A Kind of Redemption

There were a lot of complaints doing the rounds in the media a few weeks ago about the poor quality of the Test series between England and the West Indies. The West Indians just weren't good enough they said. England had nothing to beat. Ergo it was 'poor' Test cricket.

I agreed that the West Indies were poor - who couldn't? - but I tended to demur from the prevailing opinion that the Test series was worthless just because of that, together with the poor quality of much of England's bowling. If nothing else, the West Indies, and the series, had Chanderpaul, but it was hard, at the time, to see where their next win was coming from.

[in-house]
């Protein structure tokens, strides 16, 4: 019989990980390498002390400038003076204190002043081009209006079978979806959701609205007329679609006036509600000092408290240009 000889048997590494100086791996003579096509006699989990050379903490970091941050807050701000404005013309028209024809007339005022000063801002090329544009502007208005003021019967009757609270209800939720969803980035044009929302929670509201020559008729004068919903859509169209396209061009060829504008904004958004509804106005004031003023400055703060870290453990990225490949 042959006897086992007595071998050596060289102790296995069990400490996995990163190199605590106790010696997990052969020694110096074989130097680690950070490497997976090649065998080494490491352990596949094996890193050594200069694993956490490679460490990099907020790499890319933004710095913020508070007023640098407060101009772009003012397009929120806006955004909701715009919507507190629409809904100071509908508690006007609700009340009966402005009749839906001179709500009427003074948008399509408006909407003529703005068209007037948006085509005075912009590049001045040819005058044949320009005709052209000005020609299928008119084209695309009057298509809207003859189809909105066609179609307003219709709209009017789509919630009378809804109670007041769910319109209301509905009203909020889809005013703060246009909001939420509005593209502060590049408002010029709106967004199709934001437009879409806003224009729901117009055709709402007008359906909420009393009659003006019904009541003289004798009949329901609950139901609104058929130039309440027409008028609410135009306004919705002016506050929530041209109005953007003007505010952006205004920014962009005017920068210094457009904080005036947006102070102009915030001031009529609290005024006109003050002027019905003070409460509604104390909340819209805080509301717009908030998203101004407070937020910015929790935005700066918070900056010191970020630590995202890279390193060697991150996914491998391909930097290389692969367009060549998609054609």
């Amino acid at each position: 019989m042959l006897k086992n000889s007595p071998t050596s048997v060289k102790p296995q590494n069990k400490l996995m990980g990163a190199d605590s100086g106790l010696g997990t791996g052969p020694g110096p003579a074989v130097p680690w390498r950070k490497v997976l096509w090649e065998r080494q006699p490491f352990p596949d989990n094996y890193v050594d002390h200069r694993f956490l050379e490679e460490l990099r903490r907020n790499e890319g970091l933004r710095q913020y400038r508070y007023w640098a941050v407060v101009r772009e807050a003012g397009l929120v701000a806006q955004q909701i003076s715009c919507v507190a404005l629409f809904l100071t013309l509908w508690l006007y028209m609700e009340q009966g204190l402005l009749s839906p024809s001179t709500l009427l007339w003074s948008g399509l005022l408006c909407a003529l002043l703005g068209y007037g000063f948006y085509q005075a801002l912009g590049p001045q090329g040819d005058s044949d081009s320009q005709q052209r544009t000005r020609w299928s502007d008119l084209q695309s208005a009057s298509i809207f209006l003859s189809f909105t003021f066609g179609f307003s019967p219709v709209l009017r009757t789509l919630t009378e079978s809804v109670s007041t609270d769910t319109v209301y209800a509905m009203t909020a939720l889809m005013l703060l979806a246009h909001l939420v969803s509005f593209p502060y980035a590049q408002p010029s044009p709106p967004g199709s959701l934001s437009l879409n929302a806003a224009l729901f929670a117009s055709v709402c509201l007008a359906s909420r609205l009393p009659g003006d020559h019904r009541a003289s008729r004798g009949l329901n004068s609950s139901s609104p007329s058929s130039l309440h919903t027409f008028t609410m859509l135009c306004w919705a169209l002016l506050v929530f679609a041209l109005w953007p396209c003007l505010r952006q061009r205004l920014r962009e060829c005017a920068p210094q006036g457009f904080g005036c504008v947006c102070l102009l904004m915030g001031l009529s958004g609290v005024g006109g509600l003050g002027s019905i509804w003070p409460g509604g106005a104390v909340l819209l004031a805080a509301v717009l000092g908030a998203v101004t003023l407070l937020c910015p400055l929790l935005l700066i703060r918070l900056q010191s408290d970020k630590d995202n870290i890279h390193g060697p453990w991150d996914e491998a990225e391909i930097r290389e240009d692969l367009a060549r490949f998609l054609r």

The Twenty20 and ODI series have been something entirely different, though, culminating in today's game at Trent Bridge, which saw a united and vibrant West Indian side lay waste to England. Their display had everything - positive captaincy from Gayle, high pace and aggression from Edwards and Powell, powerful runs from Morton, brilliant catches greeted with celebrations direct from the carnivals of the Caribbean.

Whether it was the fact that they had the sun on their backs for the first time since Old Trafford or simply that they were playing England at a game which England can't play is uncertain. Equally, who's to know whether this, like The Oval in September 2004, is another false dawn or the start of better times for a team - and a cricket culture - that sure as hell needs it.

Whatever the case, Trent Bridge, Saturday 7th July 2007, looks, from this short distance, like a kind of redemption.

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